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Bringing Fiscal Responsibility to Brazilian Soccer

Bringing Fiscal Responsibility to Brazilian Soccer

Brazilian soccer has a storied tradition that celebrates creativity and flair on the pitch. Yet in the realm of finance, Brazilian soccer clubs have a different tradition. Fiscal mismanagement has become the standard for many clubs, but a new law seeks to make a change. Its goal is to help soccer clubs bring their finances in order.

Brazil’s Congress recently passed a fiscal responsibility law for soccer clubs. It gives them up to 20 years to repackage their debts and lowers fines for late payments. In exchange, clubs must modernize their financial accounts while also “increasing transparency and fiscal responsibility,” worldfootball.net reported. The government has pegged the debt of Brazilian soccer clubs at an estimated 4 billion reais, or about US$1.27 billion.

Soccer may be a sport, but the financial struggle of Brazil’s soccer clubs has an impact on the government. According to The Associated Press, rather than reduce their investments in soccer, many clubs have instead avoided paying taxes.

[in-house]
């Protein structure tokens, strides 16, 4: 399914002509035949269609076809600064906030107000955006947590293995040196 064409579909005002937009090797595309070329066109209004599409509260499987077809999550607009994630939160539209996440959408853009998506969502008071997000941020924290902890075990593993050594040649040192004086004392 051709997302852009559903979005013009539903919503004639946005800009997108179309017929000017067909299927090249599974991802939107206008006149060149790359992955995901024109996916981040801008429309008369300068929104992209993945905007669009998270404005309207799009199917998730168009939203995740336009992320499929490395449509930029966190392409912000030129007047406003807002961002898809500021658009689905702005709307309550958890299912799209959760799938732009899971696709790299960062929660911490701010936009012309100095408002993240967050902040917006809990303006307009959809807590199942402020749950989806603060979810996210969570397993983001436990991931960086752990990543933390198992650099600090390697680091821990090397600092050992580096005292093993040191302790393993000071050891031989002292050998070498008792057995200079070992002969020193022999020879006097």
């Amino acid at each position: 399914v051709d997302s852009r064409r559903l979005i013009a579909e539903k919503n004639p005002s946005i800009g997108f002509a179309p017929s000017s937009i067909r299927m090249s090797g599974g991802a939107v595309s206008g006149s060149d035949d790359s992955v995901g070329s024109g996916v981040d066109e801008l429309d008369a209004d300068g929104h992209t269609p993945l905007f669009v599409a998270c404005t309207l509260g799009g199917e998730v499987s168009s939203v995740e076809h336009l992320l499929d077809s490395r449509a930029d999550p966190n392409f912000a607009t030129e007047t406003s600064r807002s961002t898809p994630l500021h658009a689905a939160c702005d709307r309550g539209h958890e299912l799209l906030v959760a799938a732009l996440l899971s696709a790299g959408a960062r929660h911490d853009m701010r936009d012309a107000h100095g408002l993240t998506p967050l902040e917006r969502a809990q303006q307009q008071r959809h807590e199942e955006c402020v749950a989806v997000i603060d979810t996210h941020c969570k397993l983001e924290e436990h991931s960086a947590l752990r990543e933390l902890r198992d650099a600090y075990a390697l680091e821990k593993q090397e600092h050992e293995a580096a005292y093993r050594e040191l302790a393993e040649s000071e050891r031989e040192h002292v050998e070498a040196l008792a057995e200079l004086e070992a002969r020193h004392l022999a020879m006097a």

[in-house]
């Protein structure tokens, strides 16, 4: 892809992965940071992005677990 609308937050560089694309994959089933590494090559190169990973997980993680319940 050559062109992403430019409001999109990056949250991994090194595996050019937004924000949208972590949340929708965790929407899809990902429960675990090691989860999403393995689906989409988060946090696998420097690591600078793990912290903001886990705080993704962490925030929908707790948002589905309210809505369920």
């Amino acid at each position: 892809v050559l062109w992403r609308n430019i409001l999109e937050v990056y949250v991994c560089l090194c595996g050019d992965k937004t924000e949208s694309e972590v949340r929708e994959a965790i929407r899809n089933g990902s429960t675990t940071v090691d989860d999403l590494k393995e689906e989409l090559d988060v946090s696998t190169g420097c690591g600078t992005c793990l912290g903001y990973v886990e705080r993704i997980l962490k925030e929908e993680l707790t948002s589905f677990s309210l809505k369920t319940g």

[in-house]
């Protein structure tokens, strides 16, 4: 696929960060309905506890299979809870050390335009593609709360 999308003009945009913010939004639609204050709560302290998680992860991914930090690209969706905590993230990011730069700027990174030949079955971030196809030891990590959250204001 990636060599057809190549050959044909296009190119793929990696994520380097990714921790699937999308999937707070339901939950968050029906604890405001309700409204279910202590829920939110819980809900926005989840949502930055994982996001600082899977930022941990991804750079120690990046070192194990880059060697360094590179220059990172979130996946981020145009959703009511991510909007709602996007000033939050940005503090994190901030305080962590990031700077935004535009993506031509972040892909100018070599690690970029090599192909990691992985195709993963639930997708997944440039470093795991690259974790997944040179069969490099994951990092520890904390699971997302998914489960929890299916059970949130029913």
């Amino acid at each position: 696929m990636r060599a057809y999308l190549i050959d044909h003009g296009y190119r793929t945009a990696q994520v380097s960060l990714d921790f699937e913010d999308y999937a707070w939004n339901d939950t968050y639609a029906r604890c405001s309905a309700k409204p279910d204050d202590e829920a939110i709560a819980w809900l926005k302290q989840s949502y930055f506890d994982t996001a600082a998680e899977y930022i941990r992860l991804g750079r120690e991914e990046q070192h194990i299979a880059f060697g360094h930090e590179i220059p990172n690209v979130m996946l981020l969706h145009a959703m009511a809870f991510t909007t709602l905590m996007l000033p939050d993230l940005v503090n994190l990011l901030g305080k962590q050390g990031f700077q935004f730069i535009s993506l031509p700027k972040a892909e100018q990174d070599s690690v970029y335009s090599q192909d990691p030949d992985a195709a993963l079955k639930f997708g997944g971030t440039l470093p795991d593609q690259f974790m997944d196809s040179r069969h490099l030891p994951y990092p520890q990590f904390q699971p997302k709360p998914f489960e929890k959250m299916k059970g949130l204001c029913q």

The Brazilian government has tried to address soccer’s fiscal issues several times. Under a draft version of the new fiscal responsibility legislation, soccer clubs could not have spent more than 70% of their total earnings on soccer. That obligation, however, was relaxed in the legislation ultimately approved by Congress. Under the approved version of the law, clubs may spend up to 80% of their earnings on soccer. Now they will have more money to fulfill their tax obligations.

The new fiscal responsibility law also has player support. Many of them have not been paid in months, and some have turned to lawsuits to demand payment of wages. Clubs do have incentives to comply with the law. Failure to follow the law will mean losing points and the risk of relegation to lower divisions. Common Sense FC, a union of players that lobbied for the bill, said the passage of the fiscal responsibility legislation was “undeniably a victory,” according to Reuters, adding that the approval was “a goal for Brazil.”

Approval of the law may be a goal, but the match has just begun. Brazilian soccer fell into financial disarray over the course of many years, so the sport now will need more goals than ever to achieve a financial victory.

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